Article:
Thursday, August 11, 2011

cry havoc

As the rioting subsides, for the moment anyway, the analysis of society gathers pace with a debate of largely polarised viewpoints. The leading question seems to be what has happened to the children, when did they become so lawless, how did they get to this terrible state where they smash, steal, destroy and injure without a care about authority, police, parents, or their own futures. Good question; but surely horses and stable doors ! Such concern is admirable but so late in coming. This isn’t a Summer of 2011 problem; it’s been around and growing for years.

Anyway not all the rioters, looters, arsonists, robbers, burglars and fighters that we have seen on tv over the last week are children, or youths (to give them their correct legal label), in fact the majority are not. Nevertheless there was participation of a large number of very young people and their involvement cannot always be traced to any one simplistic cause; it is more complex and the root causes of what has so unsurprisingly happened this week could be numerous and often deep seated, at least for some of them. In most cases there is no cause other than a joy of recklessness, the gain of power (however briefly), the mentality of ‘I do because I can’ and the absence of any fear of being caught, arrested, convicted, punished or even told off by a disinterested parent. If the future holds nothing to look forward to then why bother to look at all.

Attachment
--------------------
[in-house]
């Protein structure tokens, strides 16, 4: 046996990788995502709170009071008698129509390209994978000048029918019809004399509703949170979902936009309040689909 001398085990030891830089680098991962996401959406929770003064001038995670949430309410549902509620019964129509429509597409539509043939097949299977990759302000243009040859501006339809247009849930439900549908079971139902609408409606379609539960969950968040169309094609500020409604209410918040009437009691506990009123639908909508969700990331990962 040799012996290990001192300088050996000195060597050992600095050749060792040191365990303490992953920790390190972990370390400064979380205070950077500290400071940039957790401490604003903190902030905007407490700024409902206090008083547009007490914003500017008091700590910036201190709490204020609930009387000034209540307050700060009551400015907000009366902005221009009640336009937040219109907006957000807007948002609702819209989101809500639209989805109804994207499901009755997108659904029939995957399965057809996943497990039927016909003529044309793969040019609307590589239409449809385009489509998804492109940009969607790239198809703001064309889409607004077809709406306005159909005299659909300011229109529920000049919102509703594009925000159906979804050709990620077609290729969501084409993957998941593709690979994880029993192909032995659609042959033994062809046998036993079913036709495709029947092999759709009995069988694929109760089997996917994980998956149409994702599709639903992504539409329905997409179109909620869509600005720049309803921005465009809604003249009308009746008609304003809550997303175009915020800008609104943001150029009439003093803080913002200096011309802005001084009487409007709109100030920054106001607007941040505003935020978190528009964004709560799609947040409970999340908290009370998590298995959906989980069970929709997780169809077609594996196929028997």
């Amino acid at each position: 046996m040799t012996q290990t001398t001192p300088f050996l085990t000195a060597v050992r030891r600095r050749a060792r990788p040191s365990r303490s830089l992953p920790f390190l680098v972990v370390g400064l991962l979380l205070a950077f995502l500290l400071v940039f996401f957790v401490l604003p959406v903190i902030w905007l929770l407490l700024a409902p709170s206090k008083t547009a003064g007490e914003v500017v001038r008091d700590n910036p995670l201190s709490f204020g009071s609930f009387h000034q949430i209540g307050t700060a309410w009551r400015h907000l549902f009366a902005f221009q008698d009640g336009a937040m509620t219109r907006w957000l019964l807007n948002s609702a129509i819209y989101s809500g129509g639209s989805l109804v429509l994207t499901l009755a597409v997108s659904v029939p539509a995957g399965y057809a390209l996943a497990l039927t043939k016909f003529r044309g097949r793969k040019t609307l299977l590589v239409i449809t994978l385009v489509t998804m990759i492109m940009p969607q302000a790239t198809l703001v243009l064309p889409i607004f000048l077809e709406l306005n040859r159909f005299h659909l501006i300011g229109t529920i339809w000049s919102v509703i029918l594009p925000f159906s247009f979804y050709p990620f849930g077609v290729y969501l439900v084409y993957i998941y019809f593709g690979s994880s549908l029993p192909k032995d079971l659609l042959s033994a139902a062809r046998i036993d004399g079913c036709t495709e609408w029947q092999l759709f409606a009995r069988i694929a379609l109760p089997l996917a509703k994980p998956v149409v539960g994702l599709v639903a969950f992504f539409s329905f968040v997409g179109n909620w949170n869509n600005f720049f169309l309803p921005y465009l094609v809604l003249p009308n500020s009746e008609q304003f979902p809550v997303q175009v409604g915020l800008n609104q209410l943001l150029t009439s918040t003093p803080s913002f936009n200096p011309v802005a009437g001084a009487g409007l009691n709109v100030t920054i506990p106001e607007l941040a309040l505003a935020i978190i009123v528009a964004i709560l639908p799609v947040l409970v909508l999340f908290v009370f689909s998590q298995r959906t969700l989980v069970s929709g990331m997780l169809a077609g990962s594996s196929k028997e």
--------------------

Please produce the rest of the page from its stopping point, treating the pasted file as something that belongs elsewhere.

In a blog that is subtitled where we go wrong, there is so much material in these riots that there is a danger of overload; it is harder to write about anything we have done right. So shall we just blame everybody and everything we can think of. Let’s blame government, politicians, police, parents, schools, courts, immigration, alcohol, drugs, banks, the welfare society, human rights, cuts in public spending, the worship of celebrity, the huge gap between rich and poor, consumerism, flms and tv programmes that glamourise crime and violence, the focus on olympic games rather than on our own citizens, gang culture, racism, lack of role models, lack of discipline at home and school, liberalism, community leaders (whatever that means), mismanagement in the criminal justice system, political interference in the judiciary, the breakdown of respect for others, and (last but in no way least) selfishness and greed in their most gross and dangerous forms.